As the youngest of three siblings growing up in Detroit, Maurice “Moe” Ways got used to being pushed around on the makeshift basketball court with a portable rim that would rotate between the backyard and driveway of his parent’s home. At 5 years old, his sister Faith, 18, and brother Marcus Jr.,17, would block his shots, take the ball from him, and talk trash about his height and game. He’d often end up crying but, ultimately, leaving the court determined to get better. 

As he got older, the blocked shots were less frequent and his skills and confidence grew. Now Ways, 28, looks back on those teary-eyed 2-on-1 games with a fresh perspective. They drove his competitive nature and taught him what it took to play in the big leagues, with people more experienced than him. 

“I knew in order to play with them, I had to add value, be good and compete,” he said. “My family is competitive when it comes to sports and I always told them I was going to be the best one in the family.” 

‘It’s Important For Us to Tell Our Stories’

Ways has taken those hard-charging underdog skills he learned early on at the basketball court to his newest venture, as the youngest of the four-man leadership team behind the opening of Sports Rap Radio, which they tout as the first all-Black sports talk radio station in the country. The network is slated to launch in its first market, Detroit, Ways’ hometown, in mid-May.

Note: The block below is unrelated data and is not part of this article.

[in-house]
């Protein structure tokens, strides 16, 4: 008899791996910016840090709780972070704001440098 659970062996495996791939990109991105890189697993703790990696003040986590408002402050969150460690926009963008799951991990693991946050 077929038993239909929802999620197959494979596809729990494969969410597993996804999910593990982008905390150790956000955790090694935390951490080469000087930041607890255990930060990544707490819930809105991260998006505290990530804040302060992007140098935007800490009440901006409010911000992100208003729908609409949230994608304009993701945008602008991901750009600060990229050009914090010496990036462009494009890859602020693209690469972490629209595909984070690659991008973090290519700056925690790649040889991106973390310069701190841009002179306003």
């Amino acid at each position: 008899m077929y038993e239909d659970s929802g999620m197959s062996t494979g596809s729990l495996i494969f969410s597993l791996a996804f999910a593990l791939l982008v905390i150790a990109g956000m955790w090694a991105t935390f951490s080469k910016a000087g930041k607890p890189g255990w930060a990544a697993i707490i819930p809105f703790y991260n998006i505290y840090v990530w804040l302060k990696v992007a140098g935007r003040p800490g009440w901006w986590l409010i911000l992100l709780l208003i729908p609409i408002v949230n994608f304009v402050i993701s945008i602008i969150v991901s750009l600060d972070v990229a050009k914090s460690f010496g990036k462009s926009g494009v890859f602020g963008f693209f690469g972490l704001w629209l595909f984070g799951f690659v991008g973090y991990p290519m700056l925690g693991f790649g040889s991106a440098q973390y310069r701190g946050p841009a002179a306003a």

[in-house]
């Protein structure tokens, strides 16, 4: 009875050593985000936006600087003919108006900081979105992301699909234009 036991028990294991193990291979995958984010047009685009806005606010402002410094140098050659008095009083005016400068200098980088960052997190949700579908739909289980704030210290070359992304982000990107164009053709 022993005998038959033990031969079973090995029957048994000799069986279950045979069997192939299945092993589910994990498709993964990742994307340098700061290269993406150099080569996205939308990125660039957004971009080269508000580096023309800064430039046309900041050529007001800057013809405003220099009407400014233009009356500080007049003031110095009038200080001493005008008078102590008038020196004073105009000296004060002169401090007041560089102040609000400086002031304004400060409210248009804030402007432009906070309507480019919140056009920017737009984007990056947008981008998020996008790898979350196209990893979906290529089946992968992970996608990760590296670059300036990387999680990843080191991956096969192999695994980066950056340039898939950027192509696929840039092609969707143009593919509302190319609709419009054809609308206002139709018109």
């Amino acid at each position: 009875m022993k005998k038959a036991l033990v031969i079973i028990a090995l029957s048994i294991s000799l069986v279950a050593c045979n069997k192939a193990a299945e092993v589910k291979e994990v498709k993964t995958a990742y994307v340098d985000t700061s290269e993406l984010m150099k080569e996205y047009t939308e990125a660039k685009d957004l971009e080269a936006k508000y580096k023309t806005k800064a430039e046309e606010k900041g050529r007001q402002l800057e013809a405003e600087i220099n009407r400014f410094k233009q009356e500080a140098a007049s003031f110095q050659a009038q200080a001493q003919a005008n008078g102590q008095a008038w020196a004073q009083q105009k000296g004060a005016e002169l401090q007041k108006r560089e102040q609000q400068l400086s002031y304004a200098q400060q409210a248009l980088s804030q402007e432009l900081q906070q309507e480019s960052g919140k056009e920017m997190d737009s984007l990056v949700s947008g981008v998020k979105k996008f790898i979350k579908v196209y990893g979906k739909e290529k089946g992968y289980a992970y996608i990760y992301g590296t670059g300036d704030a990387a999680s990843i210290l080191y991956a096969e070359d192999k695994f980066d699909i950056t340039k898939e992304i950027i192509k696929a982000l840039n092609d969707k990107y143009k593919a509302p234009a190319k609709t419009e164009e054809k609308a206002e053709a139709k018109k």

Ways’ partners include veteran sports columnist Rob Parker, who has been in the industry for nearly four decades, and spearheaded the Sports Rap Radio initiative. Ways met Parker in high school, while doing an assignment on Parker’s award-winning career. The other partners include former NBA player B.J. Armstrong and former UConn football player Dave Kenney. Sports Rap Radio will offer an all-Black lineup of hosts and journalists along with local programming from 7 a.m. to 7 p.m. Eastern Standard Time, and be hosted by the app Audacy. 

“It’s important for us to tell our stories, to give our perspective, and to give our viewpoints,” Ways said. “A lot of times I think our story and perspective is given by somebody else who doesn’t look like us. So it’s not always accurate, because there are cultural norms or things you just know by being in the Black community and society and can’t explain.”

For Ways’ family, the excellence bar has always been high. Almost 30 years ago, his father, Marcus R. Ways, Sr. started his own church in their living room — the Christian Gospel Center Church of God in Christ —  which has since grown to a 50-church network. His mother, Patricia Ways, earned degrees in both nursing and the law. His great-grandfather owned and operated several businesses in Georgia.